"The town was visited by the plague in 1717, and corn riots took place here in 1740. In the Scottish rebellion of 1745 the royal troops, under General Wade, occupied the town previous to their advance into Scotland against the Pretender. It sustained considerable damage from the floods which inundated the banks of the Tyne in 1771 and 1815. It is a borough by prescription, having been first chartered by Henry II., but the first mayor was not chosen till 1251. Under the Municipal Reform Act of 1835 the old corporation was dissolved, and the town divided into eight instead of twenty-four wards. It is governed by a mayor, who enjoys an allowance of £2,000, 14 aldermen, and 42 town councillors, with the style of "mayor and burgesses of the town and county of Newcastle-on-Tyne." The Recorder is appointed by the crown, but the sheriff, who is also returning officer, the town clerk, treasurer, and other officers, are chosen by the town council. "
"In 1861 it contained 13,979 inhabited houses, with an acreage of 5,730, and a revenue of about £65,000. The population in 1851 was 87,784, which in 1861 had increased to 109,108. It has returned two members to parliament since the 27th of Edward III., and under the Reform Act includes, besides the old borough, the townships of Byker, Elswick, Heaton, Jesmond, and Westgate, the number of electors being about 6,000. The town is well paved and lighted with gas, and abundantly supplied with pure water from the Whittle Dean water-works. The old part of the town skirts the river bank, along which stretches an extensive and convenient quay, 1,620 feet long. This part of the town is about 2 miles in length, and was until very recently solely composed of very narrow, crooked streets of old houses, locally called "chares," which wound in curves up the precipitous slopes of the cliffs on which the upper or modern town is built, at an elevation of 200 feet above the level of the river below. "
"Within the last quarter of a century, however, it has undergone a complete change, and although still inhabited by the poorer classes of the population, many new streets have been opened, and the old ones widened, for which purpose all the gates of the old wall, with the greater part of the towers, as well as many curious old buildings, have been swept away. In the upper and more modern parts of the town are spacious streets and squares, as Clayton, Grainger, Gay, Hood, Market, Nelson, and Shakspeare streets, and Eldon and Charlotte squares, &c., with regular ranges of buildings of an order far superior to those of most provincial towns. The houses of the upper town being built of a variety of freestone, present a massive and substantial appearance, giving ample scope for architectural adornment; while in the lower town most of the houses are very ancient, and many of them in the antique gable-fronted style of the reign of Elizabeth. "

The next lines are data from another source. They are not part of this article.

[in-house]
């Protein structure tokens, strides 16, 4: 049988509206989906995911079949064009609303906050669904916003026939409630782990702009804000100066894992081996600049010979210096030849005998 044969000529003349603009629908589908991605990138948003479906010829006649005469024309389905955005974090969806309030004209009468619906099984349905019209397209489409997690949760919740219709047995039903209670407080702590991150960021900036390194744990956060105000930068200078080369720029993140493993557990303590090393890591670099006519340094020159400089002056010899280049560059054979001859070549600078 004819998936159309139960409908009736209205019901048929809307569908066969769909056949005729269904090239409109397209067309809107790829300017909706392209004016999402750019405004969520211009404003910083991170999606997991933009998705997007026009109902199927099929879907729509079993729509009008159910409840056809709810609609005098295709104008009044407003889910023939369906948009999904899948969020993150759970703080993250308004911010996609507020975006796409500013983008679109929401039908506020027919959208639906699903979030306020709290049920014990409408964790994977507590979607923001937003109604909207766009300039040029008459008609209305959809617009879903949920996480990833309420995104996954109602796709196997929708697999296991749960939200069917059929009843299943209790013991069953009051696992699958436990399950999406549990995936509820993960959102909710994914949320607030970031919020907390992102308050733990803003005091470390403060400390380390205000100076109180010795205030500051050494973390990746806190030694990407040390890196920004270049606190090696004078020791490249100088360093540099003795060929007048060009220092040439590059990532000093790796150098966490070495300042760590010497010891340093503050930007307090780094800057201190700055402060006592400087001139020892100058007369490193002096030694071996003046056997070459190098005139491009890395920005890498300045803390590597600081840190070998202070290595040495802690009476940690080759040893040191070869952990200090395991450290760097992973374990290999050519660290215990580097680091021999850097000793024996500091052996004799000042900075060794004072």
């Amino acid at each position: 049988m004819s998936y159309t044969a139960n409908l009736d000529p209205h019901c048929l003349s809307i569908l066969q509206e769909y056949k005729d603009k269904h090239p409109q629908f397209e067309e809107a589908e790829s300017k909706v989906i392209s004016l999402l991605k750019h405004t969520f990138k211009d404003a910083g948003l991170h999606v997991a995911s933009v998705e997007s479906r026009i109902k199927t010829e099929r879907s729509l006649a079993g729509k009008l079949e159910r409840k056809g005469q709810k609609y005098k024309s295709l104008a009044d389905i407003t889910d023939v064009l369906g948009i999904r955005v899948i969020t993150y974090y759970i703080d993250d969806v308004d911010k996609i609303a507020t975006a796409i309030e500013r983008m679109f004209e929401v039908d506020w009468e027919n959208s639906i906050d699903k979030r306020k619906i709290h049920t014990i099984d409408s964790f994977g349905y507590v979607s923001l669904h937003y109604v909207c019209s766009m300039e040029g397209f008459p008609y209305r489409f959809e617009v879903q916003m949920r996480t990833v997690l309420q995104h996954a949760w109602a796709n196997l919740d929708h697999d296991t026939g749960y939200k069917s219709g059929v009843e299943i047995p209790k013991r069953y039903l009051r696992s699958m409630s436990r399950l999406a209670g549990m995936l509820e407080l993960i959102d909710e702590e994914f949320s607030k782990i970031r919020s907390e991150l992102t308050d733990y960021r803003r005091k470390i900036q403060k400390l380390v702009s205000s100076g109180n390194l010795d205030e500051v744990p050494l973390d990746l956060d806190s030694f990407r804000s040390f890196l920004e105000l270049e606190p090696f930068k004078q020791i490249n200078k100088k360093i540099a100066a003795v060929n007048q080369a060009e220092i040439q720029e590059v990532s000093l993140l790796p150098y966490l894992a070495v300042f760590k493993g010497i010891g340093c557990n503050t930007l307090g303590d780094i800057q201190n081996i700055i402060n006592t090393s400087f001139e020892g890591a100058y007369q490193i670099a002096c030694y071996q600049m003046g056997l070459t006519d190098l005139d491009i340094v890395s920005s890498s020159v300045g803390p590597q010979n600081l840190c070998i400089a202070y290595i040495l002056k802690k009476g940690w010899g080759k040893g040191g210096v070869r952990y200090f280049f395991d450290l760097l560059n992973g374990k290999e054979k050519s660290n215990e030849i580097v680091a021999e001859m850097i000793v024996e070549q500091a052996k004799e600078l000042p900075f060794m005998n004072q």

"The principal extension of the town has been on the northern side, where the corporation have built a new market-house, and where many new streets of good shops have recently sprung up, connecting the town with the modern suburb of Brandling village in Jesmond township. To the W. of the town lies the new suburb of Rye Hill, in the townships of Westgate and Elswick;, and to the E., near the river, are extensive warehouses, factories, and other works connected with the commerce and manufactures of Newcastle. At the top of Grey-street stands the statue of Earl Grey, surmounting a lofty Ionic column, erected in 1836 to commemorate the passing of the Reform Act. Few provincial towns have a greater variety of public and ecclesiastical edifices. The Moot Hall, or county court-house, is a stone building, erected in 1810 from designs by Stokoe, at a cost of £52,000. It is situated on an eminence within the castle precincts, which belong to the county, and measures 144 feet by 72, with a portico of six Doric columns 28 feet high on the S. front, and a similar portico of four columns on the N. front. The assizes and sessions for the county of Northumberland are held in the grand hall, where most of the county business is transacted, and the ground floor is used as a prison for the temporary confinement of county prisoners preparatory to their removal to the county gaol. "